It's 11 p.m. You're on Facebook, scrolling through your newsfeed before bed. Between BuzzFeed quizzes, memes, engagement announcements, and ultrasound photos, you come across an article written by whom you assume is the most closed-minded person on the planet. You "friend" who shared the article, captioned the share with, "Agreed!" along with the typical emojis used to signal approval.

You scoff. You think to yourself, "Wow, I'm glad I'm such an open-minded individual." You fall to sleep with the smug satisfaction of how good of a person you are.

Sound familiar?

Of course not; NO ONE scrolls past BuzzFeed quizzes (how else will we know what month we'll meet our soulmate if we don't select our favorite types of French cheeses?).

OK so the Buzzfeed quizzes part may not be totally accurate, but the lording-your-tolerance-over-others part may have resonated with you a bit.

I get it. It's an easy way to get your fix of self-confidence.

You may be thinking, "But shouldn't we judge close-minded people if their viewpoints are hurtful to others and/or hinder societal progress?"

I think no.

You see, I think it's possible to become a closed-minded open-minded person.

I think our "open-mindedness" evolves into a facade of tolerance when we choose to only accept what society deems as acceptable for open-minded people to accept (try to say that five times fast). I think by judging closed-minded people (i.e. talking bad about them and/or to them), we are ironically closing off our own minds to differing viewpoints. That is why it's important to listen. Listen to their past experiences.

Listen to why they think the way they do. And if you truly have heard the person out and still disagree with them, then I think it's extremely important to communicate your viewpoint in a polite manner in hopes of helping them reach a better understanding (or at least be able to truly consider an opposing side of an issue).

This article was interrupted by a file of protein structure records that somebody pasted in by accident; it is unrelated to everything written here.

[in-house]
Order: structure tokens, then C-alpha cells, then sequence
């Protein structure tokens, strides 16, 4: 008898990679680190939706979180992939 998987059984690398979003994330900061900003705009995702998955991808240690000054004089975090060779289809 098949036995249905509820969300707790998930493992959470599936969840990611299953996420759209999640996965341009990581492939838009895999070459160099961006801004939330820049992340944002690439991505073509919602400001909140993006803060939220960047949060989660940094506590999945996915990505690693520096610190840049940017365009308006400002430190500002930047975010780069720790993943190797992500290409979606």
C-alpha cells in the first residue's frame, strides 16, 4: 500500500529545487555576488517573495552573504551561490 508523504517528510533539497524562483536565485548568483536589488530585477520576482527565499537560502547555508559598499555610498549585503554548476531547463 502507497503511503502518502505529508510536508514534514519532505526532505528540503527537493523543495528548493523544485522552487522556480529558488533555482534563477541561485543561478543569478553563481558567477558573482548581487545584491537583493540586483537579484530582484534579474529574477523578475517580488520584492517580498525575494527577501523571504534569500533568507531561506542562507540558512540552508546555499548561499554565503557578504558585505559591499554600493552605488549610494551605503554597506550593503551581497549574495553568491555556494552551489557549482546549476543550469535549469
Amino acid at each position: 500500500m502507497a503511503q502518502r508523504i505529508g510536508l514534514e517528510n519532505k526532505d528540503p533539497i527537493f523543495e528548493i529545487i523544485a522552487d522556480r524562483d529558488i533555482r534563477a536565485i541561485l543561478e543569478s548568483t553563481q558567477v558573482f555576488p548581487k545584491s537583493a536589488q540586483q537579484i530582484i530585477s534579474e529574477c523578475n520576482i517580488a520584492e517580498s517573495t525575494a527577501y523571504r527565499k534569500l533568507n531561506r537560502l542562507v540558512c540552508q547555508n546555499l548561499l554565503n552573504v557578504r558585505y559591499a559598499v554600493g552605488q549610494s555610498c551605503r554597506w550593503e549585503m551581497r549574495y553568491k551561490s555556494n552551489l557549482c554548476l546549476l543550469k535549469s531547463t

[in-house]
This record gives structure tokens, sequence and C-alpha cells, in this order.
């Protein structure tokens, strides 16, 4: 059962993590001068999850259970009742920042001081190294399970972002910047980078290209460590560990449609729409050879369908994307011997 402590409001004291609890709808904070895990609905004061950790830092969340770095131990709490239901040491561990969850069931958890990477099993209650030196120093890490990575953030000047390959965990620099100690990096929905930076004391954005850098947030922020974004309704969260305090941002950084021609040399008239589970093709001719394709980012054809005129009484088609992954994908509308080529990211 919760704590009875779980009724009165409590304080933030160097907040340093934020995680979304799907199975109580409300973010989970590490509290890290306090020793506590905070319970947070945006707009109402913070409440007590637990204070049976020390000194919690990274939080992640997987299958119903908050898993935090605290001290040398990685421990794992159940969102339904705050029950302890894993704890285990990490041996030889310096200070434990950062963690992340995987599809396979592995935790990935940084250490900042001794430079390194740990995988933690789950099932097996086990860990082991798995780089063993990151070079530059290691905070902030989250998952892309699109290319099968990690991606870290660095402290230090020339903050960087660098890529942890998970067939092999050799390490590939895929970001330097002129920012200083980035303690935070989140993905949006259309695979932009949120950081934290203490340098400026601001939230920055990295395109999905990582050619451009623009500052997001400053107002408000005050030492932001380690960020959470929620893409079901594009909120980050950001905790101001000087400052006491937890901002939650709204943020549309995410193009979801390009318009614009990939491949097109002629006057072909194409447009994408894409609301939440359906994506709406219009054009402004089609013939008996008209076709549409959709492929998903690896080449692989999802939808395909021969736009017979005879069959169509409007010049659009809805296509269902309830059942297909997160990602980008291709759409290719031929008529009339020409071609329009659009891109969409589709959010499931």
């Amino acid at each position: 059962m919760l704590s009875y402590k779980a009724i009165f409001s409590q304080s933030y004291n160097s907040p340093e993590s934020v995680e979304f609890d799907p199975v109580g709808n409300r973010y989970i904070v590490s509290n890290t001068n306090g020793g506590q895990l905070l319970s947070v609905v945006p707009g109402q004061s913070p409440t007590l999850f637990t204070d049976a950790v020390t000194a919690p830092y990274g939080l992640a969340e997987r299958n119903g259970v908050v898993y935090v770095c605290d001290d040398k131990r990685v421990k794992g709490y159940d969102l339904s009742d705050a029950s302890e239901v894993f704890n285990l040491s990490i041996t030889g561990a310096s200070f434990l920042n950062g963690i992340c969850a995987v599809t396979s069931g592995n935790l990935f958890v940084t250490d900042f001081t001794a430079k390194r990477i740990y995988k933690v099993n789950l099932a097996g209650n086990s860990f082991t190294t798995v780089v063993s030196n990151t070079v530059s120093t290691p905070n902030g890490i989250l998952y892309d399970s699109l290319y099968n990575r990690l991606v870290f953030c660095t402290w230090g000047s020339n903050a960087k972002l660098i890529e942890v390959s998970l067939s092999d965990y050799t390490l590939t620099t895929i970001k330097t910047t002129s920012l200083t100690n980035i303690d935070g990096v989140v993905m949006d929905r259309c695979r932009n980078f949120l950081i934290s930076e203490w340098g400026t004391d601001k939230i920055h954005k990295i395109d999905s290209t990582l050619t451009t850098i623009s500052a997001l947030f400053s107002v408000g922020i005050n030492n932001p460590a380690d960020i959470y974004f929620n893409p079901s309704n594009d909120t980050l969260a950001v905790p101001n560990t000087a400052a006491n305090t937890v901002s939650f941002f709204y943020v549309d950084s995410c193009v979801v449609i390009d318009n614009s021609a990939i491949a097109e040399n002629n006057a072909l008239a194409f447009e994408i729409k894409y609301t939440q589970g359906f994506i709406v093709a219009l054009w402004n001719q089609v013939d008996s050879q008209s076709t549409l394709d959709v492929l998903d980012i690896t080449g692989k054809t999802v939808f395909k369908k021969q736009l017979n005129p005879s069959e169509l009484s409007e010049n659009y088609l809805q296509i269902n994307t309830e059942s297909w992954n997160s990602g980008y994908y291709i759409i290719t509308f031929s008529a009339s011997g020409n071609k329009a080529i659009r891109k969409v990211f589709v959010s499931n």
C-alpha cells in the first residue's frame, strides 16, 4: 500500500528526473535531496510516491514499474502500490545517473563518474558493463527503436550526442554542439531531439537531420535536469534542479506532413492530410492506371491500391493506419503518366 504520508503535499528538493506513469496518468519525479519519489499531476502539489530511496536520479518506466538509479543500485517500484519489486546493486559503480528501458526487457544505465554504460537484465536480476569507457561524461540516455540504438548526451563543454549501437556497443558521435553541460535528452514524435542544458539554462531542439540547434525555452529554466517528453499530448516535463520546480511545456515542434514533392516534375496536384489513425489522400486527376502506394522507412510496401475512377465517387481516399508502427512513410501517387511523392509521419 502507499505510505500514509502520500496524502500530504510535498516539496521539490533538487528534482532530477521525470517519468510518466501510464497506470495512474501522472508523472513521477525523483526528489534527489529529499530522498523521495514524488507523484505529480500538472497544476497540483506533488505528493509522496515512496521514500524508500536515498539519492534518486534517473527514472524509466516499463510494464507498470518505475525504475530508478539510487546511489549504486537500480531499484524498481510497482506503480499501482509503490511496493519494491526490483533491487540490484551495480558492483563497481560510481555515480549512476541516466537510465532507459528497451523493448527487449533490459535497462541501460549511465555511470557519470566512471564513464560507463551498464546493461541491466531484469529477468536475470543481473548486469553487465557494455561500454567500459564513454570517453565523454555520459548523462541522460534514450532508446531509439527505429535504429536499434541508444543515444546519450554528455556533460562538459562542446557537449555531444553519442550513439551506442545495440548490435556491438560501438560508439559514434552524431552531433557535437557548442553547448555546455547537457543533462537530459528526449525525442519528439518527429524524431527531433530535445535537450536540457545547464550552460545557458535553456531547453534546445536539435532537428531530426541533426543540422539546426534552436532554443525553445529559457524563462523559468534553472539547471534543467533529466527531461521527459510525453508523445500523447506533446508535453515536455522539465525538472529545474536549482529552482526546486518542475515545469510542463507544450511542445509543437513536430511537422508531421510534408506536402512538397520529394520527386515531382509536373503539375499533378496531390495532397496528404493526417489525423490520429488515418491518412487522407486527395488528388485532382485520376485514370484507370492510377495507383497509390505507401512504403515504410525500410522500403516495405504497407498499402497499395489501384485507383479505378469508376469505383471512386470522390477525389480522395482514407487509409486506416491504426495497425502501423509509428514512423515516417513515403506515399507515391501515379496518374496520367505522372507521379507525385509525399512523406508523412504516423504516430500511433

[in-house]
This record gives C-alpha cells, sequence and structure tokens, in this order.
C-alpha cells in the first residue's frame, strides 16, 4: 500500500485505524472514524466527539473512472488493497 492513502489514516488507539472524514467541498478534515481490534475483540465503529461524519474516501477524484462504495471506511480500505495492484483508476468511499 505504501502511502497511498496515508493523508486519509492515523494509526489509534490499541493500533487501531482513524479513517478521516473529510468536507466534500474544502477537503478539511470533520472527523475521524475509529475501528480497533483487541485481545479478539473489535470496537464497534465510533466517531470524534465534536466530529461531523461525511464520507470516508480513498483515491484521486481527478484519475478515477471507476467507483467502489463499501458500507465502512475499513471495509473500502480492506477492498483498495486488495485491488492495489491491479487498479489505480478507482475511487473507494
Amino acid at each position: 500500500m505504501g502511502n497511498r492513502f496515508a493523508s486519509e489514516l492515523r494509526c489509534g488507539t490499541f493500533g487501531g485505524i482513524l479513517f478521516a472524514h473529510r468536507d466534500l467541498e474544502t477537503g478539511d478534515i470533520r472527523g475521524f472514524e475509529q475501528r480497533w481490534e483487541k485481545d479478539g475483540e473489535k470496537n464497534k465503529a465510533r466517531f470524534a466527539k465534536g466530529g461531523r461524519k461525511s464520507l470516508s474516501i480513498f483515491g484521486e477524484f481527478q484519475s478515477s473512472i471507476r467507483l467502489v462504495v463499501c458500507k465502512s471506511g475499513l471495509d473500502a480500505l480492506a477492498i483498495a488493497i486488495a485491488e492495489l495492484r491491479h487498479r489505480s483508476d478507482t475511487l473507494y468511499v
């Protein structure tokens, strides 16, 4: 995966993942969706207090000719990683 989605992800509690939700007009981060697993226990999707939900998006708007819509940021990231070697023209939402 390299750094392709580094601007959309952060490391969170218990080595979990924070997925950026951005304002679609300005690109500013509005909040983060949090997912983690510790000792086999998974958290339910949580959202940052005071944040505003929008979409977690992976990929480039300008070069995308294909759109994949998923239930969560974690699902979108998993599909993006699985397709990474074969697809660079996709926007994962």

You see, I think you have to make a conscious choice to be open-minded. I think it's important to encourage people to do so rather than snub them.

Think of it this way: if someone is stumbling around in a dark cave, what do you do? Do you A) leave them be or B) guide them to the light? I hope most of you chose the latter.

Let me attempt to get my point across with yet another analogy.

Say you come across some unbloomed flowers. Is your initial instinct to stomp on them and pelt them with rocks? Or do you desire to nourish them with water so they can bloom and reach their highest potential? OR do you pull out your iPhone and take an artsy picture of them for Instagram?

As you count your Insta likes, think about which of the first two options you'd choose. Obviously, you'd choose to water the flowers.

This is what we must do to the close-minded.

We must guide them to the light. Nourish them so they can grow. We cannot be close-minded about the close-minded. Because, more than likely, we too were once in the dark; we too were once unbloomed.

We are ALL still growing.